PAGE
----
PenrithChristianSchoolPolicyonLGBTIA Christian school in Sydney’s west that believes members of the LGBTI community should suffer “everlasting punishment” for being a ‘‘perversion of the natural order’’ has promised to “review” its policy on LGBTI people after Opposition Leader Tony Abbott came under immense criticism yesterday for using the pentecostal Christian school as the site for his education policy launch.

Soon after arriving at the school on Thursday morning, the leader of the Coaliton said in a speech that the “great thing in a school like this” was the values imparted upon the students.

“In a school such as this it is very important that we have the right values to live by, and I guess the best value that we can live by is that golden rule to ’do unto others as you would have them do to you’,” Abbott said.

In its statement of faith, the private school openly declares “’homosexuality and specific acts of homosexuality are an abomination unto God, a perversion of the natural order and not to be entered into”.

The school also openly advertises its dislike of transgender people while suggesting LGBTI people who go against God will be subject to eternal and everlasting damnation.

“We believe the practice of attempting to or changing ones gender through surgical and/or hormonal or artificial genetic means is contrary to the natural order ordained by God,” the school’s policy states.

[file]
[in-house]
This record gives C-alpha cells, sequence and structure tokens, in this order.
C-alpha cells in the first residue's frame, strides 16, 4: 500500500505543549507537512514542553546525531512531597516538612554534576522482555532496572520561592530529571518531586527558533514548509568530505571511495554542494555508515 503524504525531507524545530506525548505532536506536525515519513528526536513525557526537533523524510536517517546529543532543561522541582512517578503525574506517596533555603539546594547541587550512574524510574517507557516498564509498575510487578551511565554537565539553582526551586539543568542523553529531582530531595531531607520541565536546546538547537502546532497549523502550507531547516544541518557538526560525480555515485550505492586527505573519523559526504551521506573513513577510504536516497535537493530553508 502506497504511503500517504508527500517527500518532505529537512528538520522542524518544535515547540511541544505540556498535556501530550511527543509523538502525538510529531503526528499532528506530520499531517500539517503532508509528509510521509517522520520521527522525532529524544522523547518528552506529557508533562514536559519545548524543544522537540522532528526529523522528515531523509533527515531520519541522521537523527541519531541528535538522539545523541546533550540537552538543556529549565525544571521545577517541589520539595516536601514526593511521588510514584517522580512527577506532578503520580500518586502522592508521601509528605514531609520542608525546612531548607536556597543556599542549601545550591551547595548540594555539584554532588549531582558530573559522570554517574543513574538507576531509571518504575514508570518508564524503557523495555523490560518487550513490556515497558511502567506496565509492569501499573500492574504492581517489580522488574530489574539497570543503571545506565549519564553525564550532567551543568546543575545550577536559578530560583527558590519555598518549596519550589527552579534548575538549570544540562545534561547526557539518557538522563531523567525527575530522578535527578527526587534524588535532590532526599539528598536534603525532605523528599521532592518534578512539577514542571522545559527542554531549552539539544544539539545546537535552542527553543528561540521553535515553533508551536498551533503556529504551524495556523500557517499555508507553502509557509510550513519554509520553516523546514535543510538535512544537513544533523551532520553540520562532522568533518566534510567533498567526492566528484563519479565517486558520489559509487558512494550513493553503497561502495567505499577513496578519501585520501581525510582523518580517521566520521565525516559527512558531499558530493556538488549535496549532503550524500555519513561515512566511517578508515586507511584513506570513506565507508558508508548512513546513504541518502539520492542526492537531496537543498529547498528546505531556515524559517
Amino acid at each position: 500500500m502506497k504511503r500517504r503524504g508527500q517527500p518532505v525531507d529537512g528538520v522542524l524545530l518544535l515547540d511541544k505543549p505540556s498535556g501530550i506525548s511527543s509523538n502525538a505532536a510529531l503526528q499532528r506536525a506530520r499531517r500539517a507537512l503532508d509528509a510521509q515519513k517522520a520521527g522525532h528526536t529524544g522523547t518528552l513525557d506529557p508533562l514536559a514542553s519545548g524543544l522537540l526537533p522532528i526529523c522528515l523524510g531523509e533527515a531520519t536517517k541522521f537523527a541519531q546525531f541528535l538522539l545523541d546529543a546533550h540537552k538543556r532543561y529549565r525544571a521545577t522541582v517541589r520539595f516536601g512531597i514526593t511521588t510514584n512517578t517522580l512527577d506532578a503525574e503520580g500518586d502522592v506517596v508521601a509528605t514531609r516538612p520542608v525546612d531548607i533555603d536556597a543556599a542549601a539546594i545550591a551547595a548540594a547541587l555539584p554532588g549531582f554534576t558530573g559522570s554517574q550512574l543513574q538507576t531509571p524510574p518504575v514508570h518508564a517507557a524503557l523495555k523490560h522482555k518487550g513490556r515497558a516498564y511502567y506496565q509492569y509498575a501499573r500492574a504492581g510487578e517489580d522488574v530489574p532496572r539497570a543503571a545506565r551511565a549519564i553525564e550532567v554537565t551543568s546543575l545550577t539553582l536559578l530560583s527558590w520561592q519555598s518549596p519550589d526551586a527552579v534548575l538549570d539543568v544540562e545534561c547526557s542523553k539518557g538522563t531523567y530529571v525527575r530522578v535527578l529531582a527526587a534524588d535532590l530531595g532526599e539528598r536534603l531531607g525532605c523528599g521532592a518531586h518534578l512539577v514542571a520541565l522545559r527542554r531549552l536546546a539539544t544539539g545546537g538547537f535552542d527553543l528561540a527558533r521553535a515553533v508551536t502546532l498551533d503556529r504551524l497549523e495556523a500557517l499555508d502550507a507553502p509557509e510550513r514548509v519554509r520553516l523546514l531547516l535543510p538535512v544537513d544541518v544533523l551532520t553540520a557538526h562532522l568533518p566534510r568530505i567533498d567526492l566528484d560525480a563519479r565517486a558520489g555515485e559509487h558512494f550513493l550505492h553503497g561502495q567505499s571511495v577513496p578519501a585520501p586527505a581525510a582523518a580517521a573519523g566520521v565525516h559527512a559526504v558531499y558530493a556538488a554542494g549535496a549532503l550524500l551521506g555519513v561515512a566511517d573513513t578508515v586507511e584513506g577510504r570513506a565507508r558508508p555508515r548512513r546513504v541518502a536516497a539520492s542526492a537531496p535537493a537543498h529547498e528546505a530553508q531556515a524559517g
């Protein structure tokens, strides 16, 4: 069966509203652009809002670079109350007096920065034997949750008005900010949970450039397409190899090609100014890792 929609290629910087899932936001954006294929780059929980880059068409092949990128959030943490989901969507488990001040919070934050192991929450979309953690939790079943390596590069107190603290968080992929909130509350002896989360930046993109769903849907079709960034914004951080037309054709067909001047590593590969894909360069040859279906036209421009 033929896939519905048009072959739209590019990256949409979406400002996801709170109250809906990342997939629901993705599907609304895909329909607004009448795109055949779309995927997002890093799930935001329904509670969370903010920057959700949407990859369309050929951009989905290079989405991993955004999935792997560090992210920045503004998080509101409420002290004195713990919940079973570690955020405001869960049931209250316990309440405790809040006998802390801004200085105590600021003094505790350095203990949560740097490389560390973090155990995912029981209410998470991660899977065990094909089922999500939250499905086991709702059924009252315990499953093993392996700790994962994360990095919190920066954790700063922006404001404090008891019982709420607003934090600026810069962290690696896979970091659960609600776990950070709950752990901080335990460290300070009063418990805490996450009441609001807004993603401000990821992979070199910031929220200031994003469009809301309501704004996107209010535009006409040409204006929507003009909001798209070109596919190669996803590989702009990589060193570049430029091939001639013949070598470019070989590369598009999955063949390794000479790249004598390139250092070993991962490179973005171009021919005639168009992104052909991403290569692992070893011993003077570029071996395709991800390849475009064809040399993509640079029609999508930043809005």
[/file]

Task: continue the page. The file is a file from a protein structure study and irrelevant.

“We believe in the everlasting punishment of the wicked (in the sense of eternal torment) who wilfully reject and despise the love of God.”

When asked by reporters yesterday if he agreed with such beliefs, Abbott said he did not but refused to criticise the school for its anti-gay views or answer questions on whether he was offended on behalf of his sister, who publicly came out as gay a year ago.

“Look, this is a good school and it is a school which has been supported by people like [Labor MPs] David Bradbury and Peter Garrett,” Abbott said.

“I respectfully disagree with lots of things that are said on that particular subject and obviously I disagree with that one.”

The principal of the 720-strong school, Bruce Neville, told reporters yesterday morning the statement was based on faith and would not be changed.

“We are not considering renewing our statement of faith at the moment,” Neville said.

However that seemed to be contradicted a few hours later by senior Christian education bureaucrats with Stephen O’Doherty, the CEO of Christian Schools Australia, telling the media the school would now review its policy.

“Because of the capacity for it to be misunderstood, the school is going to review the way in which the policy is worded,” O’Doherty said.

“The language that they’ve used in that statement comes from an older translation of the Bible, it’s not in step with modern language and doesn’t reflect the attitude that the school has to the treatment of people who identify as homosexual.”

Following O’Doherty’s statement City of Sydney Liberal councillor and Tony Abbott’s sister Christine Forster declared she was happy the ensuing publicity on Penrith Christian School’s policy had forced senior Christian school officials to re-assess its views on homosexuality.

“I’m glad that having the spotlight thrown onto Penrith Christian School has quickly prompted a rethink of their views on homosexuality,” Forster tweeted.

Earlier this week, independent state Sydney MP Alex Greenwich declared he would be working towards introducing a bill that will overturn exemptions under the NSW Anti-Discrimination Act which allow private schools to discriminate against or expel students simply for being LGBTI.

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